I. The image of Korah
The Biblical Korah is a literary type that needs to be identified. He is the user and abuser of religion who professes faith in order to trick and dominate others. He makes three arguments:
- The entire nation is holy
- God is among them
- Why do you, Moses and Aaron, raise yourself over the Lord’s community? [Numbers 16:3]
By first affirming that “the entire congregation is holy,” Korah is telling Moses, in the earshot of the Israelite masses, what they want to hear, that they are all right. And God is indeed among them, excluding the leader, Moses. Korah then asks the rhetorical question, that biting, telling statement couched in the interrogative voice that tolerates no response, that Moses and Aaron raised themselves and are usurpers of power. Since Korah does not really believe in God, he imputes his unbelief to Moses and Aaron. He nevertheless views the faith and gullibility of the masses as a useful tool of power. Korah speaks in God’s voice but does not believe. R. Soloveitchik’s remarks seem to refer to Conservative Judaism, which to his view presents itself as a pretender to authentic piety:
In down-to-earth logic, the lowliest woodcutter is the equal of Moses. This appeal to populism evokes considerable support because it promises freedom from centralized authority; it flatters the people’s common intelligence and it approves the right of each Jew or group of Jews to follow their own individual judgment…. This judgment is still valid. In our day, we are witnessing a resurgence of strength among those religious groups that are committed to the Oral Law as hokhmah, and who therefore recognize Torah scholars, Gedole Yisrael, as the legitimate teachers of Israel. Common sense can only spread confusion and havoc when applied to the Halakhah, as it does with all specialized disciplines.
R. Soloveitchik seems to be arguing that Torah authority resides in the gavra/person of the religious elite who alone may read, conceptualize, parse and apply the holy book which, when its norms are observed, and makes the people holy. In this paper, we contrast the conventional approach [henceforth CA] to Torah authority to Maimonides’s system recorded in the Introduction to the Mishneh Torah [henceforth MT], as we ask ourselves, which of these two understandings of Torah authority is the canonical alternative to Korah?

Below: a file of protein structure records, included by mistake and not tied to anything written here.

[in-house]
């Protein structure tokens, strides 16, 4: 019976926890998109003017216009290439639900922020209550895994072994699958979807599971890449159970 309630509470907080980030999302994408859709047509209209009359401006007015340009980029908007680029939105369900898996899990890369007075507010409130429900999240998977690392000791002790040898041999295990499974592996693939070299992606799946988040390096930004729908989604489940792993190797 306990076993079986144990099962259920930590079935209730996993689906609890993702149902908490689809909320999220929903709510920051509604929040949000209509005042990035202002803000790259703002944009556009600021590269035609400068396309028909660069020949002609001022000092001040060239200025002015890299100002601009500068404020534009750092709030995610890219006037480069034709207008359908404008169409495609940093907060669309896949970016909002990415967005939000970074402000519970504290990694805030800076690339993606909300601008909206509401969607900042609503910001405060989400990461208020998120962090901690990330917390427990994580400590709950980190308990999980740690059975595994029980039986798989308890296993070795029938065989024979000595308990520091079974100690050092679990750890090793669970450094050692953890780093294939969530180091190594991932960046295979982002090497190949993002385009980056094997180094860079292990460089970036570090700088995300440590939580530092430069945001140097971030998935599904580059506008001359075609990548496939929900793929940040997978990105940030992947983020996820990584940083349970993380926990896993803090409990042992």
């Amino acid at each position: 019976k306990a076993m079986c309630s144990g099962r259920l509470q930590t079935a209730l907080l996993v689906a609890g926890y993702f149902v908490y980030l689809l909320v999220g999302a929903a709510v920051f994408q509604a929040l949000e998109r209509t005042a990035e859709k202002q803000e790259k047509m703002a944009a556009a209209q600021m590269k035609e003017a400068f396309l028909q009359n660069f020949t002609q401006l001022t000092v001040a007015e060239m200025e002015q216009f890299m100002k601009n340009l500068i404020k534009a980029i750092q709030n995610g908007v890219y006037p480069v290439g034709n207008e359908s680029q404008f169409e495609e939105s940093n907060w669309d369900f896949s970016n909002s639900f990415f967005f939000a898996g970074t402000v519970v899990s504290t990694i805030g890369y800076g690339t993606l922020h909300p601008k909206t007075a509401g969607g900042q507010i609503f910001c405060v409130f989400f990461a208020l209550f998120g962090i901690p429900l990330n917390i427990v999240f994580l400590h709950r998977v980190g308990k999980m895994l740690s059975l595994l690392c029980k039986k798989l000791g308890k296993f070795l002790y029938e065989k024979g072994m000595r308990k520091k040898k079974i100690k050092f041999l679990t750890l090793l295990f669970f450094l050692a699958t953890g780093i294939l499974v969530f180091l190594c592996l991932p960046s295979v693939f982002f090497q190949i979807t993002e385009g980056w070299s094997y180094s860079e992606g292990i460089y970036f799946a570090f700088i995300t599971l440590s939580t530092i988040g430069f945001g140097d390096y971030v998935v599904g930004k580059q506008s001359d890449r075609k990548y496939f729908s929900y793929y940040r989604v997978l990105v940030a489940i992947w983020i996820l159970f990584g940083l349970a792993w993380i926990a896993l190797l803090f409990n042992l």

II. How is the Oral Torah to be viewed?
The Oral Torah according to CA has been presented eloquently and passionately by R. Michael Rosenweig, “Mesorah as Halachic Source and Sensibility,” Jewish Action (Summer 2011), 71:1, and R. Herschel Schacter, “Preserving Our Mesorah: A Symposium,” Jewish Action (Winter 2011) 71:2. We find that the CA and the MT offer very different Judaisms.
1. What is Tradition?
According to CA, Tradition is and remains oral and is found in the teaching of Masoretic Sages, also known as Chachmei Yisrael and Gedolei Yisrael, and in the mimetic ethos of the living Orthodox community. Most ordained Orthodox rabbis who are not great sages teach both canonical documents, from which values are reviewed, and the teachings of the Great Sages, whose legal rulings are normative and whose personal authority is Torah incarnate. Lesser light rabbis have a right to teach the literary record and the proclaimed Torah of great sages; they do not have a right to an autonomous opinion regarding what that library means or how it may be applied.
For MT, Tradition is adequately documented in the documentary evidence, or heftsa/object of the Oral library. All post-Talmudic rabbis, called bet din shel yahid, have equal jurisdiction and therefore equal authority. For this Judaism, it is the valence of the legal norm and not the charisma of the Great Sage that is religiously normative.
Therefore, for CA, Judaism is found in the sacred, iconic look; for MT, Judaism is found on the page of the sacred Jewish book, the sacred object. Since the authority of the Oral Torah ended with Rabina and Rav Ashi [bBaba Mezia 86a], the rabbi rules according to the view and reading of the canon that makes the most sense and does not defer to the person of the great sage.
In summary, Tradition for MT is object of the sacred text and for CA the charisma of the sacred person.
2. The Nature of Transmission
According to CA, Tradition is transmitted personally, from rebbe/teacher to student. Hierarchically, wisdom flows down, like Plotinus, from God to Moses to master to student. To challenge the teacher is the moral equivalent of rebelling against God. Recall that for CA, like Qumran and the early Church, revelation is continuous after Rabina and Rav Ashi, with their changes and innovations considered to be legitimate [hiddush] while disapproved changes are dismissed as “reforms.” R. Rosensweig sees Torah learning as “mystical,” or exempt from the review of rabbis lower than them on the theological/political chain of being. Following Raabad, “greatness” resides in the stature of the authority person. And since the great sage of the generation is everyone’s teacher, his ruling, or the consensus of the great one’s, is the living Divine Torah. Changes that reinforce the CA ethos, tashlich, upsheren, kapporos, glatt kosher for Ashkenazi Jews, and bar mitsva [for boys] are acceptable; double ring wedding ceremonies are outlawed because they look as if the bride is rejecting the marriage generating gift, [see however MT, Family Law, 5:12], bat mitsva, because it comes from a non-Orthodox [Reconstructionist] source, and women prayer groups, which are dismissed as rebellions against Torah, are all forbidden because they violate the culture ethos as mediated by the Great Sage even though they are not forbidden by the canonically normative text parsed by reason and grammar that reflects the what the canonical library takes to be the will of God.